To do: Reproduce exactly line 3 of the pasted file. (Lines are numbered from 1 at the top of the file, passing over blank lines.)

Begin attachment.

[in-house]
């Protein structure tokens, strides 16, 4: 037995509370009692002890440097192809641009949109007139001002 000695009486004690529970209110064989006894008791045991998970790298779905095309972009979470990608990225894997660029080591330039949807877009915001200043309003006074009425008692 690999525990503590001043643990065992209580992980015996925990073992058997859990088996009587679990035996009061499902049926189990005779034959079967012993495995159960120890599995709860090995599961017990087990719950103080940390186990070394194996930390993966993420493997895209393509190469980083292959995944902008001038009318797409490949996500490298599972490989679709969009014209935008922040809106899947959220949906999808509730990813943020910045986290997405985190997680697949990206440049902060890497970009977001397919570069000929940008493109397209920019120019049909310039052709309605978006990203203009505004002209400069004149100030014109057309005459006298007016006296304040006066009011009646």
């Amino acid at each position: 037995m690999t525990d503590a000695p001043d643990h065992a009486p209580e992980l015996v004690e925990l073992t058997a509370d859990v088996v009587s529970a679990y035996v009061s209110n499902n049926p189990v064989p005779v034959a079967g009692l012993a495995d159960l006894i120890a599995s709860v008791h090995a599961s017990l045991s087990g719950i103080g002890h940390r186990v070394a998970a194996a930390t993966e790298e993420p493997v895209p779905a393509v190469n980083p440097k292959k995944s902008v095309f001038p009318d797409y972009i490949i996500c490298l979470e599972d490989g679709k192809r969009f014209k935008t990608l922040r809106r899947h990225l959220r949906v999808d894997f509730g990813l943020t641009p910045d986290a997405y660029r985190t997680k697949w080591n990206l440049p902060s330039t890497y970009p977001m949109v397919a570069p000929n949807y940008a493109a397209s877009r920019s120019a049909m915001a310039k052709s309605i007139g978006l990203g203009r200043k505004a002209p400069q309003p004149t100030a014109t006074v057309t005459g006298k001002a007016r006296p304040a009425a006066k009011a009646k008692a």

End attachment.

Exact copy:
């Amino acid at each position: 037995m690999t525990d503590a000695p001043d643990h065992a009486p209580e992980l015996v004690e925990l073992t058997a509370d859990v088996v009587s529970a679990y035996v009061s209110n499902n049926p189990v064989p005779v034959a079967g009692l012993a495995d159960l006894i120890a599995s709860v008791h090995a599961s017990l045991s087990g719950i103080g002890h940390r186990v070394a998970a194996a930390t993966e790298e993420p493997v895209p779905a393509v190469n980083p440097k292959k995944s902008v095309f001038p009318d797409y972009i490949i996500c490298l979470e599972d490989g679709k192809r969009f014209k935008t990608l922040r809106r899947h990225l959220r949906v999808d894997f509730g990813l943020t641009p910045d986290a997405y660029r985190t997680k697949w080591n990206l440049p902060s330039t890497y970009p977001m949109v397919a570069p000929n949807y940008a493109a397209s877009r920019s120019a049909m915001a310039k052709s309605i007139g978006l990203g203009r200043k505004a002209p400069q309003p004149t100030a014109t006074v057309t005459g006298k001002a007016r006296p304040a009425a006066k009011a009646k008692a």